I wonder if the time for originality is officially at an end. Video game release schedules are littered month after month with sequels and re-imaginings to a point of painful predictability. I get it, times are tough, go with a sure thing to ensure the bottom line is satisfied. The movie industry has proven that the decision-makers feel safer supporting a known entity, even if that simply means updating the dialog and adding some gratuitous sex or violence to spice things up. The video game industry appears to be falling into the same stalemate. Without the financial security to try something truly new and original, we are force-fed sequels and clones instead of something fresh and new. You say Heavy Rain, I say Dante’s Inferno. After reading a week’s worth of reviews and interviews about this game, I have had my fill.
I assure you, the rest of these words are mine and mine alone.
In trying to find a position to take in this post, I remembered an exchange in Jurassic Park: “You didn’t earn the knowledge for yourselves, so you don’t take any responsibility for it. You stood on the shoulders of geniuses to accomplish something as fast as you could…” I’m not trying to discredit the work of Visceral Games; developing a video game from scratch is not an easy task. If video game development were easy, everyone would do it, and we wouldn’t have anything to complain about. But beyond the 1s and 0s of the game remains the fact that not only is there absolutely nothing original about this game, but if the critical press is any indication, Visceral Games takes absolutely zero risks with the opportunities presented by Dante’s Inferno. The final product is a spineless replica of a successful franchise with a new setting, and even the setting has already been claimed by prior art.
I understand that I am not bringing up bullet points that have not already been used ad nauseam. In a summary of published reviews, Kotaku’s Mike Fahey notes that “not one review [he] browsed failed to mention God of War.” The extent that God of War is cited likely depended on the reviewer’s frustration with the lack of originality. By simply playing through the demo the similarities cannot be avoided: combat, camera, controls, on-screen display. It is clear that Visceral Games is a fan of the “if it isn’t broke” philosophy of game design. I can’t entirely blame them for taking the easy road. Why waste potentially millions of dollars developing an interface unique to gamers, forcing them to adjust to something new and unfamiliar? Why not emulate game design that has proven itself successful twice over the past five years and going on its third iteration in the next month? I think it’s a case of a smart, calculated business decision rather than an instance of lazy development. I’m not accusing Visceral of cutting corners with their game. I just wish they had the motivation to take a path less traveled.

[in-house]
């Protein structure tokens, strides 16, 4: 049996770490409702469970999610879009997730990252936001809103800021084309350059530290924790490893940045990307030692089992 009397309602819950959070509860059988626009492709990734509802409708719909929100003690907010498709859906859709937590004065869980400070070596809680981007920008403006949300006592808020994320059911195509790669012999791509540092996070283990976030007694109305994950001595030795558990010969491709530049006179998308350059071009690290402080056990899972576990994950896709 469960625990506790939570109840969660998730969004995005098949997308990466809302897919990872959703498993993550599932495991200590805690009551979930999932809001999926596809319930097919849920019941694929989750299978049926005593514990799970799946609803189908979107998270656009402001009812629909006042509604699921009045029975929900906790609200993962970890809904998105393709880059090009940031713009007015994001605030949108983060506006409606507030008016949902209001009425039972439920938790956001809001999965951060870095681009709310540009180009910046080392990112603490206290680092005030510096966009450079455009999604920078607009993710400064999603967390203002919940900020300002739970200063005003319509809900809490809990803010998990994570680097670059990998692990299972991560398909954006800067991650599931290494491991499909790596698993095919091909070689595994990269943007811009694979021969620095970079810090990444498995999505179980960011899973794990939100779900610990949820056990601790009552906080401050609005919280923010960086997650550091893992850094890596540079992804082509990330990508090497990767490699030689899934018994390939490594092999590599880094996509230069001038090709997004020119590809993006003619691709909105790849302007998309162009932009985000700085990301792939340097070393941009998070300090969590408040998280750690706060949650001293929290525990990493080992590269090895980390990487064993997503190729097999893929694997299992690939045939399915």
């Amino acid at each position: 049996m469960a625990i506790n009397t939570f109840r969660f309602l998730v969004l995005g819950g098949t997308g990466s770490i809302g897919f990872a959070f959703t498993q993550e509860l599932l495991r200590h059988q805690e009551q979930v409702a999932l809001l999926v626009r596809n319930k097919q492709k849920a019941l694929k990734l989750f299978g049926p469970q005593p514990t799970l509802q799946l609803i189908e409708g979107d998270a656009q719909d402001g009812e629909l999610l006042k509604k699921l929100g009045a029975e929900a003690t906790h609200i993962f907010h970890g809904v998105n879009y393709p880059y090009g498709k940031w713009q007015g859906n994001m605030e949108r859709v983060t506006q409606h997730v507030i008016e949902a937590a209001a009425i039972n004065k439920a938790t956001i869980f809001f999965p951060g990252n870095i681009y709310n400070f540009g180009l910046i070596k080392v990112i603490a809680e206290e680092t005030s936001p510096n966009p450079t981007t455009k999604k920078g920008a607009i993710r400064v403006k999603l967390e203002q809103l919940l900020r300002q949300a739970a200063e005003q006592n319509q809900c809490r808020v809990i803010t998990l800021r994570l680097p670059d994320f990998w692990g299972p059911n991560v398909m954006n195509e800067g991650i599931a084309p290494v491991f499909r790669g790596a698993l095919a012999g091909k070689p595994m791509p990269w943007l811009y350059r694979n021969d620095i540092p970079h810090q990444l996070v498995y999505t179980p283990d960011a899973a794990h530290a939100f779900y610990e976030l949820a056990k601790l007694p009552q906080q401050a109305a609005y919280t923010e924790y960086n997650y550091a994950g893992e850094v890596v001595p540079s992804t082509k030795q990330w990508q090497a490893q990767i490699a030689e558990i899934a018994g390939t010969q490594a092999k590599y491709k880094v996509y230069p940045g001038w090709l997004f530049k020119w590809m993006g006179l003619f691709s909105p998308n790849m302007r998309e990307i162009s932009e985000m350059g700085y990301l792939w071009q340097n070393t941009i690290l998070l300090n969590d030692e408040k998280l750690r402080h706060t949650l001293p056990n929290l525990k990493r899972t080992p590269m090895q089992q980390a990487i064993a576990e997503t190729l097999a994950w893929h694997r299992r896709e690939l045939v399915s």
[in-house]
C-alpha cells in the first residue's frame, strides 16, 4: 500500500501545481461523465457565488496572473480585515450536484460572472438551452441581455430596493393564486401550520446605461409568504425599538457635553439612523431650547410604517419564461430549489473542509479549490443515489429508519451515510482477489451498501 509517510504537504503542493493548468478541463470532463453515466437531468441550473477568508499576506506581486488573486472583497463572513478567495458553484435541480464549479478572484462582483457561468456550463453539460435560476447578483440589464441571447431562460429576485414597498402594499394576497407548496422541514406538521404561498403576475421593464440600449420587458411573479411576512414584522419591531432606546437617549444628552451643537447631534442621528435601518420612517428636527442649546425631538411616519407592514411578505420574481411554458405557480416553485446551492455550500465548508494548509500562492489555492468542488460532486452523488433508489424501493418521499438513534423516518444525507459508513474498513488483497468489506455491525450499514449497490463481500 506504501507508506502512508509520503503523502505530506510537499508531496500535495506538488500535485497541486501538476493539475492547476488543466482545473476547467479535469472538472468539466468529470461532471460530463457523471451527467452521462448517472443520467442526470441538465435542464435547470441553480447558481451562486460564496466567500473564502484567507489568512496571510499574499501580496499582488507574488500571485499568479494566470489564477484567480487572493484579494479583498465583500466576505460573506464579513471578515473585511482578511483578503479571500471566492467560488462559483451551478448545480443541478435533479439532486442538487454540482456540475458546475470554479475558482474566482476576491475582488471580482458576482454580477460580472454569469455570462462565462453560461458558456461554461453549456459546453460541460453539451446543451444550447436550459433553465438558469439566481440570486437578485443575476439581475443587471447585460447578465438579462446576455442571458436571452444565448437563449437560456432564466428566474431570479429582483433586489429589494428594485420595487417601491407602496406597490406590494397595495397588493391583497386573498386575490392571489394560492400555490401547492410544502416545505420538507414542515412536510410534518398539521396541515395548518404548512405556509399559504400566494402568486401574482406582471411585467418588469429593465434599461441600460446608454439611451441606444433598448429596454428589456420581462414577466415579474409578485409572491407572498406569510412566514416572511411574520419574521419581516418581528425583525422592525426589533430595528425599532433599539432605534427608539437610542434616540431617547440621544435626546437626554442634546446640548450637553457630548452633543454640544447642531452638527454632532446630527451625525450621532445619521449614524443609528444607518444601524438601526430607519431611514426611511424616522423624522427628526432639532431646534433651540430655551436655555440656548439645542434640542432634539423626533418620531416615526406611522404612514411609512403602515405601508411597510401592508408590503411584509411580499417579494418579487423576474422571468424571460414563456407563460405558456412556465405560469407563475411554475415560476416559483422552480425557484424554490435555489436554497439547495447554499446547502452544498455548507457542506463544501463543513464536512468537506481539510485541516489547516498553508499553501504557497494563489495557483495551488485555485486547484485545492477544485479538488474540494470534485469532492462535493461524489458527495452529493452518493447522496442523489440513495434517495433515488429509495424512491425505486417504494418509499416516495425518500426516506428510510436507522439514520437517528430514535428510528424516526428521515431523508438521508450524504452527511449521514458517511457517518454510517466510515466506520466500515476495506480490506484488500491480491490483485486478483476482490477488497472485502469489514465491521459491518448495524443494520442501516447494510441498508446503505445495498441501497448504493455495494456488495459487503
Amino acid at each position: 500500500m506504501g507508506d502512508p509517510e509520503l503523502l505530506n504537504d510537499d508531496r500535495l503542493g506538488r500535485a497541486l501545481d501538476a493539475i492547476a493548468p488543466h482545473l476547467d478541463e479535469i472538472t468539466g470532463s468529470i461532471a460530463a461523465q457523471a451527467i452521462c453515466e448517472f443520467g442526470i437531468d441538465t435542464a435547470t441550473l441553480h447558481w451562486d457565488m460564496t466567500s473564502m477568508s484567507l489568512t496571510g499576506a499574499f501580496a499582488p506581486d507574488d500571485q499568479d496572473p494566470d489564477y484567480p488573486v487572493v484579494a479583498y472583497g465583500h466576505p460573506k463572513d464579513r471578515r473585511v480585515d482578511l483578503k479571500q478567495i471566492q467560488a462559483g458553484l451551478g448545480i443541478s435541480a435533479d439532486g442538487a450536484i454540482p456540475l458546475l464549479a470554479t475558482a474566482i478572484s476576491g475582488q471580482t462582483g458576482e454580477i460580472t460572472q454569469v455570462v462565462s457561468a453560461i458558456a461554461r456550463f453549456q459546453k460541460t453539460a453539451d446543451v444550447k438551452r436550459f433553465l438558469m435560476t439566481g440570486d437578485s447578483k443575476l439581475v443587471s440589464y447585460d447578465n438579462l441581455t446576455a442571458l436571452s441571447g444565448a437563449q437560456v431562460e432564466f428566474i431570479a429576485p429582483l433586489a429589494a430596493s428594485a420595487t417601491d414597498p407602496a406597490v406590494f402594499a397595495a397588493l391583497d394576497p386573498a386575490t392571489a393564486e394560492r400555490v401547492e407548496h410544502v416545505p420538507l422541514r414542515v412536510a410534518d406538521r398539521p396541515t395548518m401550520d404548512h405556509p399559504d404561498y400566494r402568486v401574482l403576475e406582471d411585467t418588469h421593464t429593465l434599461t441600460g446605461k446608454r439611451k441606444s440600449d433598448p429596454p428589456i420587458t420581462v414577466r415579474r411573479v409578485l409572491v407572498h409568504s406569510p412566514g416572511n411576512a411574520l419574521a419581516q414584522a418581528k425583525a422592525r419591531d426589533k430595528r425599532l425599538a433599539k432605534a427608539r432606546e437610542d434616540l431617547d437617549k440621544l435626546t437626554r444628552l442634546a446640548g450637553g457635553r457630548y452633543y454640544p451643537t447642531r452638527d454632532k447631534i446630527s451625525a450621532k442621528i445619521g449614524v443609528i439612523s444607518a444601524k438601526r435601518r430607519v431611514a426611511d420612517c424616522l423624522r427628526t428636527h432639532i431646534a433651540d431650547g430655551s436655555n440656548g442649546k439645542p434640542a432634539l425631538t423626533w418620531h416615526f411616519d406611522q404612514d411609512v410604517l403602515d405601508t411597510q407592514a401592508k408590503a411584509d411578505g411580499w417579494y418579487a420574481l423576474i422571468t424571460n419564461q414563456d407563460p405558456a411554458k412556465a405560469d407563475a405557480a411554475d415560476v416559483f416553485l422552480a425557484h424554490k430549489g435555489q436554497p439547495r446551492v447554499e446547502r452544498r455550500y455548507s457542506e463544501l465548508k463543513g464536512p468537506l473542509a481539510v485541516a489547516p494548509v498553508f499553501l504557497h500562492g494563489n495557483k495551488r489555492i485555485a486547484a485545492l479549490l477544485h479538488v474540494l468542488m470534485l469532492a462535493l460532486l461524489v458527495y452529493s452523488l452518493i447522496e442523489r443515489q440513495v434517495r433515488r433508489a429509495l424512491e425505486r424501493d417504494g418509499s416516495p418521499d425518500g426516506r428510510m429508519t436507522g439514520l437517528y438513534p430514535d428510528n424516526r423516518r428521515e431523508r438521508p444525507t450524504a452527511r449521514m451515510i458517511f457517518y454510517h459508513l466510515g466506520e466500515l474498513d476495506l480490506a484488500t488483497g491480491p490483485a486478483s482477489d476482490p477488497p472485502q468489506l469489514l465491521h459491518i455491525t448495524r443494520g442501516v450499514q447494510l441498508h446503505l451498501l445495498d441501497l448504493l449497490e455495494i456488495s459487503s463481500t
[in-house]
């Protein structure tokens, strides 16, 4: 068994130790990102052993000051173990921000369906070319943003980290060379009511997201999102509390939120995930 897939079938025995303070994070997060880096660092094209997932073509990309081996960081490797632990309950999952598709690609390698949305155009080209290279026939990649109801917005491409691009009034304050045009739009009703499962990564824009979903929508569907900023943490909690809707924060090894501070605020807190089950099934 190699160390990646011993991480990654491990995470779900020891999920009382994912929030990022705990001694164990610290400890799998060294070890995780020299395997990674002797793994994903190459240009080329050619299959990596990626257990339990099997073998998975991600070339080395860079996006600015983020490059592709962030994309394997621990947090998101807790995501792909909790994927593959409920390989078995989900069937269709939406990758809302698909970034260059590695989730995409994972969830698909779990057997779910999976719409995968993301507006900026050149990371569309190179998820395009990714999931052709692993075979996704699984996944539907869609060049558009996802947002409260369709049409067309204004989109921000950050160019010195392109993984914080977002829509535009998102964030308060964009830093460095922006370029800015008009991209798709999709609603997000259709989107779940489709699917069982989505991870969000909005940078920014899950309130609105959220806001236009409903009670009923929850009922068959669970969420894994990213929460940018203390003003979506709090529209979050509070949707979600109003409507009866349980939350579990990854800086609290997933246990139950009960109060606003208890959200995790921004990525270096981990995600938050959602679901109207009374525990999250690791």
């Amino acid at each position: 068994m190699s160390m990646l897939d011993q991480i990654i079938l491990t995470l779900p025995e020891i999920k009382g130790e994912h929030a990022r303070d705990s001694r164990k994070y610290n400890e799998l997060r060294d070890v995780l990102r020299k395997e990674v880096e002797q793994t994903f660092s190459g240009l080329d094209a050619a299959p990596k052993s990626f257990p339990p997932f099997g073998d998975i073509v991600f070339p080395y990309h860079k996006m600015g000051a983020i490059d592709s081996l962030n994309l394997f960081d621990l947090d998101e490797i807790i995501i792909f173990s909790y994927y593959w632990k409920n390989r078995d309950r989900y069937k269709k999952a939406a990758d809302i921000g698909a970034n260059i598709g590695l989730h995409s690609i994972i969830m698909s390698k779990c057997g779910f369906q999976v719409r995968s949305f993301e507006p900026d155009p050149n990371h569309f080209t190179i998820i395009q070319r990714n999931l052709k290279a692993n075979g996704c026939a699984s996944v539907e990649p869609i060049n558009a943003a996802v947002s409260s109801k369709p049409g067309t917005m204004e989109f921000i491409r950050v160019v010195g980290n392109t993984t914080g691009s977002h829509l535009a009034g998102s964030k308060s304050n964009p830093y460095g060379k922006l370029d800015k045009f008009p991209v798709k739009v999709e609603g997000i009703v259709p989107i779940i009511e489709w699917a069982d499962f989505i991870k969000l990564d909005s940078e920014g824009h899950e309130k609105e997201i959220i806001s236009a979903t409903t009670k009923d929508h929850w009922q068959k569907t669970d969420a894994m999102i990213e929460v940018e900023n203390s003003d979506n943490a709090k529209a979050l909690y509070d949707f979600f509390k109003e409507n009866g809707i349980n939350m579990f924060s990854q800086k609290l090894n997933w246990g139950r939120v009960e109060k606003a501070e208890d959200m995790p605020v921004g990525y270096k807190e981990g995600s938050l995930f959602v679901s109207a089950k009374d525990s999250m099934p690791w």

And yet as I offer back-handed comments to Dante’s Inferno, this game refuses to be ignored. It’s not often that NPR will have a featured report on a video game, but just a few days ago a piece was published stating that “Dante’s ‘Inferno’ Makes A Hell Of A Video Game.” How many games are getting notoriety, albeit poorly articulated notoriety, from ABC News? I guess this means the over-the-top and often times ridiculous marketing campaign behind the game was successful if non-traditional outlets are giving this game the time of day. Everyone is familiar with The Divine Comedy in one form or another. I’m sure all of you have at least read the Cliffs Notes. Promoting a game based off Dante Alighieri’s poem is one thing, but suggesting that consumers perform “acts of lust” at Comic-Con is a bit much. I get it, there is a wealth of material at your disposal to help market the game, but must all of these efforts be so juvenile?
Dante’s Inferno is truly one of a kind. I can’t think of another piece of classic literature that could so easily be manipulated and mangled into a piece mediocre game design. By simply getting this game to store shelves Visceral Games has over-achieved beyond all expectation. I hope they understand the gift that they received in this source material. Converting 700-year-old literature into level design must be infinitely easier than level design based on genuine creativity and original thinking. Dante’s Inferno will likely find success though no genuine effort of their own volition. Source material poached from 700 years in the past, game design barely modified from 5 years ago — congratulations, Electronic Arts, you’ve managed to walk the fine line between homage and copyright infringement to perfection. Maybe you can argue that the game is greater than the sum of its parts; personally, I’m not buying it. Nearly every form of written criticism concludes this game pushes no boundaries. This game takes no risks. While this game may not disappoint, it does not impress. I suppose I shouldn’t be surprised that such a mediocre effort found its way to completion: Why wouldn’t EA seek to get the most attention through the least effort possible?
In what seems like a recent epidemic of the industry, this game accomplishes nothing original in its setting, storytelling, gameplay or overall experience. We will see how Visceral’s efforts are rewarded in a month when the almighty NPD data is revealed to the public, but I’m sure a sequel is already in pre-production. I, for one, am looking forward to the ground-breaking marketing campaign for Dante’s Inferno 2. It can only get better from here. Congratulations, video game industry, you brought this on yourself.
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